Wednesday, 29 August 2012

Socrates would hate self-help

At the birth of Western philosophy lies Socrates who preached that, ‘the unexamined life is not worth living.’ As philosophy has continued to develop from traditions largely put forth by this man—fallibilism, philosophy as a critical dialogue, and a need to understand and question the concepts we take for granted—it has in an important sense moved away from the examined life. This is very unfortunate.

So concerned with fundamental truths about the world and about human nature (and as it should be) philosophy has evolved almost a distaste for the personal. Even ethical and political theories only touch upon what could be considered guidance. They dampen their feet at the pool but don’t dive in.

There will on trend be more talk of what an individual owes society, than what you owe your friend, or your family member, or your lover, or your colleague. Philosophy is more interested in what counts as knowledge, then how one makes discoveries. Whether happiness is a value is of more interest than if there are good or bad ways to be happy and if so what they are.

These questions are less fundamental, but they are still very general and very important question about humans and about reality, and so they are undoubtedly philosophical.

I suppose the assumption for many of these more personal matters is that they belong more to the realm of psychology. Discovery is psychology. Happiness is psychology. Healthy relationships are psychology. Particularly self-help gets given a lot of these questions. But it would be a mistake to think that Socrates examined life lives on in psychology and self-help.

The problem with putting these questions in this domain is that we don’t get deep enough answers.  Self-help is very subjective. The individual isn’t so much searching for truth as identifying their current goals and reorganising a few mistaken methods to arrive at those goal. Socrates would disapprove.

Socrates would want to question our goals and learn about why some of them were in error. Socrates would want to question if we should even have goals. Socrates would want to scan through and examine as close to every thought and assumption motivating every single piece of the puzzle on the table. (at least the spirit of Socrates would, whether the man himself was capable of doing this is a difficult question given we can't even guarantee he ever existed). 

Self help is just too lazy for this end. Self-help mirrors the guru style of Eastern philosophy. Western philosophy can do better. And so I pledge: let us bring the examined life into the world of high standard truth seeking of western philosophy.  


  1. Interesting and I concur; ‘know thyself’ is certainly not an equivalent to ‘believe in oneself’, ‘think positively’ or the many other mantras associated with self-help. However it would be interesting to have cited examples of what is meant by ‘Eastern philosophy’, which is incredibly broad and varied. A better comparison with self-help might be the Sophists, especially in their advocacy of an easy and ethically void life for the fortunate.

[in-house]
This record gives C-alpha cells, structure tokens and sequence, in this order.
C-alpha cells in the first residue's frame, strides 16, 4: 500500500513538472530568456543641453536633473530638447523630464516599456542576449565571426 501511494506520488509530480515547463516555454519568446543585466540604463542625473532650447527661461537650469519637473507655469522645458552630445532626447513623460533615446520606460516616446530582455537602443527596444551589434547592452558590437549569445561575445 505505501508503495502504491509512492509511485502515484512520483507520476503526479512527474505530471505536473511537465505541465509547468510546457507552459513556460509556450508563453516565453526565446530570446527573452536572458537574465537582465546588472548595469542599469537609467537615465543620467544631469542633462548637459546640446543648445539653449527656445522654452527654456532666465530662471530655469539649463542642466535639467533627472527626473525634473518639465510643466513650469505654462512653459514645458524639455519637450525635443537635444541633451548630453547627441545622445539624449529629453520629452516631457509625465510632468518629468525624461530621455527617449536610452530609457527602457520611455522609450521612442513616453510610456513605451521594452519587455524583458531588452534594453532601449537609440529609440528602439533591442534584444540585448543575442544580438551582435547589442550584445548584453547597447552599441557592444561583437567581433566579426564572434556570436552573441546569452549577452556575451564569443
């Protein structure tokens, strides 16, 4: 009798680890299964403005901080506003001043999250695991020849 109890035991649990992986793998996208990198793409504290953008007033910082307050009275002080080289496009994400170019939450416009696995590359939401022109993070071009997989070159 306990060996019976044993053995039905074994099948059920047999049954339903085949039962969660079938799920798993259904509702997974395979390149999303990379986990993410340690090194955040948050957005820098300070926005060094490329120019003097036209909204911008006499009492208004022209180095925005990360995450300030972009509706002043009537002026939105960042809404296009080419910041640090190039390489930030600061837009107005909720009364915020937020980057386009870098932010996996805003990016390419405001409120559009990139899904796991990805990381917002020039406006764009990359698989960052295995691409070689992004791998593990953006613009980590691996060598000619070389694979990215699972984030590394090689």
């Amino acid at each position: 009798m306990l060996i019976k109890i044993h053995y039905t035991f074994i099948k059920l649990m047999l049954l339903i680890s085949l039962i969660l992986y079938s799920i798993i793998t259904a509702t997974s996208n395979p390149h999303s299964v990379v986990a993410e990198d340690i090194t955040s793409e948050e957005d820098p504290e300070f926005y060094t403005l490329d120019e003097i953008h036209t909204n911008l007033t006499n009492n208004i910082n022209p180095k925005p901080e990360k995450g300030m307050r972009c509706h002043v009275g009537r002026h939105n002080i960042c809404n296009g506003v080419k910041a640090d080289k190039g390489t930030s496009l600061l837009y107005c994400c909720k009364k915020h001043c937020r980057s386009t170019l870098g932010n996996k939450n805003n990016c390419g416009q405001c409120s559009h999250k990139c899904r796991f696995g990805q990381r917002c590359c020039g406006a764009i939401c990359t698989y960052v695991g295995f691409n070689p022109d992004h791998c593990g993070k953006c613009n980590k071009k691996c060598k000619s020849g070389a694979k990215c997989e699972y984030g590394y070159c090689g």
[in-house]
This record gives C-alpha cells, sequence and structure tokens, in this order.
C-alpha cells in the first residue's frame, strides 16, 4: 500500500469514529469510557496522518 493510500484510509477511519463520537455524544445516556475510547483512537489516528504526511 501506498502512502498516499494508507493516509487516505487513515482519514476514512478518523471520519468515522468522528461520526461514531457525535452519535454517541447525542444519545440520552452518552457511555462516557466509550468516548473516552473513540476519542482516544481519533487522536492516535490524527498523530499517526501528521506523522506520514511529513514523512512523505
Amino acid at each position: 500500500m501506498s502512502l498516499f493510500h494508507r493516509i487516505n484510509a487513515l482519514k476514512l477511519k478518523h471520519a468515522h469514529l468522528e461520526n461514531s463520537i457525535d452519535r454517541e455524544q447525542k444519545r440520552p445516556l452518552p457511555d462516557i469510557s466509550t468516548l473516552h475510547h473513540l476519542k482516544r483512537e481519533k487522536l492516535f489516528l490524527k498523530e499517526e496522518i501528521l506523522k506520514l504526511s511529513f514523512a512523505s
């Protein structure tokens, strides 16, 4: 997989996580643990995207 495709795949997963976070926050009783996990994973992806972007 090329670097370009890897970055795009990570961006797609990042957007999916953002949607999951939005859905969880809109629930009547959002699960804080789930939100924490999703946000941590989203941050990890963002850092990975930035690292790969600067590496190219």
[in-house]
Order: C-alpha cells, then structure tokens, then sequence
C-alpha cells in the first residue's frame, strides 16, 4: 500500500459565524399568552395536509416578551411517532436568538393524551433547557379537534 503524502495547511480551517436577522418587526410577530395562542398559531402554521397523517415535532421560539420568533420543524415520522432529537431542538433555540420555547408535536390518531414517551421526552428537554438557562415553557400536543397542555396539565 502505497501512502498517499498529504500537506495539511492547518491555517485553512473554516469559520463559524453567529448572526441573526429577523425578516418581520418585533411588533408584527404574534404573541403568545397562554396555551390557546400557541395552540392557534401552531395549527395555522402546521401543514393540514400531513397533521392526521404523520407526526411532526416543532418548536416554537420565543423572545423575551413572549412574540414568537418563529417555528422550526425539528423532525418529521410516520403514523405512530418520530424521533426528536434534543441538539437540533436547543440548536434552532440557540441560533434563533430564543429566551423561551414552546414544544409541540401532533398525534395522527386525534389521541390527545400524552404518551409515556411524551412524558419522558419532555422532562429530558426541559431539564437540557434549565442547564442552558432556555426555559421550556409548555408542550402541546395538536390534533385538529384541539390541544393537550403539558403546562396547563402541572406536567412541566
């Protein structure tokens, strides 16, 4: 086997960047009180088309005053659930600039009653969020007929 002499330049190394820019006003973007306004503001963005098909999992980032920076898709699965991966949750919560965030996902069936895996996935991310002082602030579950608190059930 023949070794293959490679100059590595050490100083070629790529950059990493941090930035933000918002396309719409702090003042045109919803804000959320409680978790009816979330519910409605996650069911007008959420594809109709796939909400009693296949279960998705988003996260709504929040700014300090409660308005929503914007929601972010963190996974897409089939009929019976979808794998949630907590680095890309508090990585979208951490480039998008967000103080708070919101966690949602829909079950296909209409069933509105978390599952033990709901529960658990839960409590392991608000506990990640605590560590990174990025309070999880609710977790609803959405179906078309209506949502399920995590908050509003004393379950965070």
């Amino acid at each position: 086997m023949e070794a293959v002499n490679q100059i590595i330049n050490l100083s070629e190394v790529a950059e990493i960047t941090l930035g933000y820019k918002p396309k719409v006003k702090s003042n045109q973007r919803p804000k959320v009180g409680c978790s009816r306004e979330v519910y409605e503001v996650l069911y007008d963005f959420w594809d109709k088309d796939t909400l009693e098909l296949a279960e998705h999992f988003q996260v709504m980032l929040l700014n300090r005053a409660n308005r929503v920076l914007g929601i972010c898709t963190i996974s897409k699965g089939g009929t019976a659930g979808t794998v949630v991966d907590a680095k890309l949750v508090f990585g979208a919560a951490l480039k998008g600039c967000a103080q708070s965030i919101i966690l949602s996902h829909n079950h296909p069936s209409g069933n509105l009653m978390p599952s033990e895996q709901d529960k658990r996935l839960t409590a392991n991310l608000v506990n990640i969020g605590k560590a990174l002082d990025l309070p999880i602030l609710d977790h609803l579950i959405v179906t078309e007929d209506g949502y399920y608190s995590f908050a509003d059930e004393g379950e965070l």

2. :)

    Yeah, I was pretty brief on Eastern philosophy. But I am planning a post comparing Eastern and Western philosophy, in which I want to state what I think to be the important difference, and it was this sort of summary of Eastern philosophy that I had in mind. Once it's written I was going to link that post in this one.

    But I take your point about the Sophists being perhaps a better comparison. I'll think about this more...

  3. I might be wrong about this, but I'm not sure that being an academic could ever really equate to living the good life. Or rather, such a life is always going to be deformed by the demands
    of the "high standard truth-seeking" of the institutions they scrabble about in. If I wanted guidance in transforming my life, I'd trust most someone who radiated happiness and expansiveness and life-experience. Academics tend to inhabit little offices and care too much about quibbles. They forego their humanity in the hope of securing their own spot in the academic firmament.

    Do you really want these people to fiddle about with the lives of innocents?

    1. Yeah, I do see your point. But this is what motivated the. My criticism is exactly that what philosophers have evolved into is too in the ivory tower and we should bring back some good old fashioned 'know thyself'

      But incidentally, even if academics are ill-lived folk I don't necessarily think that they couldn't contribute to these matters. Philosophers of science aren't usually scientists.

      And indeed, asking a happy person how to be good at being happy is as in-appropriate as asking a scientist about the philosophy of science.